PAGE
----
POM prepping to cover openside with versatility key at World Cup

The 29-year-old started a game in the seven shirt for Ireland in Australia last summer.

ONE OF THE biggest challenges of the Rugby World Cup revolves around the number 31.

World Rugby’s official limit for squad sizes is the bane of most World Cup coaches’ existences, forcing them to cut their options in certain areas of the pitch in order to have a little more depth in others.

Last Saturday after Ireland’s warm-up win over Italy, Joe Schmidt touched on the importance of players being versatile, reminding us that centre Garry Ringrose has experience on the wing.

Peter O’Mahony O'Mahony is an ambassador for Marks & Spencer. Source: Dan Sheridan/INPHO

With opensides Dan Leavy and Sean O’Brien both ruled out of the World Cup due to injury, the back row options will need to be adaptable in Japan too, something Peter O’Mahony is cognisant of.

Though he smiles and says, “I don’t think so” when jokingly asked if he’s ready to fill in at out-half, where he briefly played as a schoolboy, O’Mahony understands the need for versatility. 

Recognised as Ireland’s first-choice blindside flanker, the Munster captain is prepared to shift across to the openside if required, as he did last summer for Ireland’s third Test against the Wallabies in Australia, albeit lasting half an hour before being forced off injured following an aerial challenge from Israel Folau.

During this year’s Six Nations, it was CJ Stander who shifted to openside twice upon the introduction of number eight Jack Conan off the bench, and Ireland’s back rows are continuing to prep for any such moves.

“You can’t nail your name to the cross and say, ‘I’m a six,’ particularly at a World Cup with a tightish squad,” explains O’Mahony, who was a number eight as he came through the underage ranks with Munster.

“I don’t think there’s anyone really who can play only one position, you’ve got to mix and match.

“We’ve done that a bit in training over the last few weeks. If there aren’t guys available for whatever reason, guys missing a session or whatever, we’ve been swapping around a bit and getting as comfortable as possible.

“It’s a long way to drag someone [to Japan] if needed. Particularly for training, it’s important that you have two 15s training either side of the ball, so you’ve got to be good in all the positions.”

Peter O'Mahony leaves the pitch injured O'Mahony wore the 7 shirt in Australia last summer. Source: Dan Sheridan/INPHO

While some will be challenged more than others – Ian Madigan had to learn Ireland’s scrum-half roles for the last World Cup – O’Mahony says the shift from six to seven doesn’t involve too much change.

“For me, personally, there isn’t a huge amount because naturally, I’d stay in the lineout,” says the Cork man.

“The big thing would be the movement of the lineout, so a lot of times the seven will drop out on shortened lineouts, whereas I wouldn’t drop out, even if I was at seven.

“It makes my learning and my ability to play there that little bit easier because that [lineout] role will stay with me as fixed a lot of the time. Then it’s just scrum and that’s easy enough.”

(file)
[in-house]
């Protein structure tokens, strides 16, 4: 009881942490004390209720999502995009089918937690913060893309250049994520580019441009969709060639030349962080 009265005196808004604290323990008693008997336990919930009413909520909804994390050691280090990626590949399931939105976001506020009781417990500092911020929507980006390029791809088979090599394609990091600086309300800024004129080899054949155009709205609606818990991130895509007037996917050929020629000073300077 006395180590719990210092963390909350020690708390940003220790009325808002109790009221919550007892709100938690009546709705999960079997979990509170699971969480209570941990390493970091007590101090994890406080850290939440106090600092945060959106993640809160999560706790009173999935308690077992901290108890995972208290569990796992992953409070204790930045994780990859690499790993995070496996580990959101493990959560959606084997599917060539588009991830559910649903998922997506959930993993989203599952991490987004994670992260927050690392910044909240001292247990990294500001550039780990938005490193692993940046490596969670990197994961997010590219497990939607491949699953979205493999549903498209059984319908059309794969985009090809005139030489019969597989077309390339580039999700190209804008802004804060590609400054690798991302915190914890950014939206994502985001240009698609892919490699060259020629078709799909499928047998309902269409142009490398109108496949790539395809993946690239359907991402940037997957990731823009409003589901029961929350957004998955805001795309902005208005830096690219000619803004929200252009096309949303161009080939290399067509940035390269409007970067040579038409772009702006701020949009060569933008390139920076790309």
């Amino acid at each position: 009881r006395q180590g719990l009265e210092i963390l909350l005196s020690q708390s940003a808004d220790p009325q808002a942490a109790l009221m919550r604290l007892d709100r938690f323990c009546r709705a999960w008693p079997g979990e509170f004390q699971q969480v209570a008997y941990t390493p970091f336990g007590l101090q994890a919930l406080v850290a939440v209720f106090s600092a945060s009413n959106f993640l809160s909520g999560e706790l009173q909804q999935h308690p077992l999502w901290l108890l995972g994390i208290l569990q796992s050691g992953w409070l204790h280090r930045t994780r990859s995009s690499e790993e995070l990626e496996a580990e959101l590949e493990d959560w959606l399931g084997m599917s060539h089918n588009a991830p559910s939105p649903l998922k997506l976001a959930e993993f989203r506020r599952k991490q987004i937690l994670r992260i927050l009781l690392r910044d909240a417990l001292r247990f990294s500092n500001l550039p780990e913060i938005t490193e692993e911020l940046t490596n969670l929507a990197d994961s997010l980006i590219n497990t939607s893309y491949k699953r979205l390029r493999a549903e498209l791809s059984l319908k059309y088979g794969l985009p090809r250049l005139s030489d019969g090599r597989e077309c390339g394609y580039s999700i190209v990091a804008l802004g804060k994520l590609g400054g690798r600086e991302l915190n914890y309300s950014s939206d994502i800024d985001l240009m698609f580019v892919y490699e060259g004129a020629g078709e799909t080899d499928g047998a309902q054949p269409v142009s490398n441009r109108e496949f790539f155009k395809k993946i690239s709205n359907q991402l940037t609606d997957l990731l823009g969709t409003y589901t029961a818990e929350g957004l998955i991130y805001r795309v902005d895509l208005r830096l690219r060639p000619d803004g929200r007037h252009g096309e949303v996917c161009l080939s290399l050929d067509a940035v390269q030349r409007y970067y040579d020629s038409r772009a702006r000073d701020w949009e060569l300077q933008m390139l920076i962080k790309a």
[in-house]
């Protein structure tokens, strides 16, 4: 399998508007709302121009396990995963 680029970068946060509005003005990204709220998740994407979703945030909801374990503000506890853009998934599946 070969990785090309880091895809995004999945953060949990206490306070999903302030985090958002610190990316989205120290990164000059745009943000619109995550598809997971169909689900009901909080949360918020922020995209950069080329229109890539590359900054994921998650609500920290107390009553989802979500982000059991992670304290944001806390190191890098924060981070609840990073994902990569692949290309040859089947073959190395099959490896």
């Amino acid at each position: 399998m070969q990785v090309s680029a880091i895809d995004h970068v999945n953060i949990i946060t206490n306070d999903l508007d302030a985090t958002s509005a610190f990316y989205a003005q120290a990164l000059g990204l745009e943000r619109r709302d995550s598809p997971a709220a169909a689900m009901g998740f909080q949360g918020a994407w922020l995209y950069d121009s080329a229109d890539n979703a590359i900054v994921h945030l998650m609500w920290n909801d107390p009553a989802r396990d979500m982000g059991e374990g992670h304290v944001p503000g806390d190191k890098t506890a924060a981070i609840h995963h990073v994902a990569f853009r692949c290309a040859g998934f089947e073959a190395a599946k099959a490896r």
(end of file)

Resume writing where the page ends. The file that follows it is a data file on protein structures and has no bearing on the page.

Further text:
Of course, O’Mahony will hope to be required only in his usual role on the blindside of the scrum as he faces into his second World Cup.

His 2015 tournament was ended by a ruptured ACL in his right knee during the pool-stage win over France that cost Ireland several other players including Paul O’Connell and Johnny Sexton.

O’Mahony was not unleashed in the first warm-up game last weekend but seems likely to feature against England on 24 August, following Ireland’s eight-day training camp in Portugal.

The 29-year-old felt Ireland delivered “an impressive performance” against Italy, particularly as he’s aware how the first game of a new season is “torturous on the lungs and the legs.”

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Peter O'Mahony O'Mahony at Ireland training this summer. Source: Dan Sheridan/INPHO

O’Mahony is now keen for Ireland to build from that 29-10 victory in Dublin, as they gradually begin to show their World Cup hand.

“There’s a huge amount of stuff we’ve been working on that we can add to as well, and it’s great to have a reference point to kick on from.

“There’s a lot of football in the team and there are good footballers and guys who can play the game well. We’ve been working on things certainly, but I can’t be giving away secrets!”

Asked what he sees as being key tactically at this World Cup, O’Mahony says that some things in rugby will never change.

“If you’re going to be competitive, you’re going to have to be a seriously complete team. That’s something that we’re trying to work on – across the board, being a little bit more complete.

“From my point of view, set-pieces are massive. You look at the Rugby Championship, you look at the access points that teams are getting – it’s lineout, scrum, not so much scrum, certainly lineout. I think restart is hugely important.

“Set-pieces are our key, you’ve got to be across your basics. It sounds like it’s stone-age rugby and the game has changed a lot in many areas but it hasn’t when it comes to set-piece and your basics.

“You haven’t got a hope if your set-piece isn’t good enough, you’re not going to compete.”

To celebrate 40 years in Ireland, Marks & Spencer has revealed Peter O’Mahony as its first Irish sports ambassador, building on its existing sponsorship of the Munster Rugby Community programme.

About the author:

Murray Kinsella

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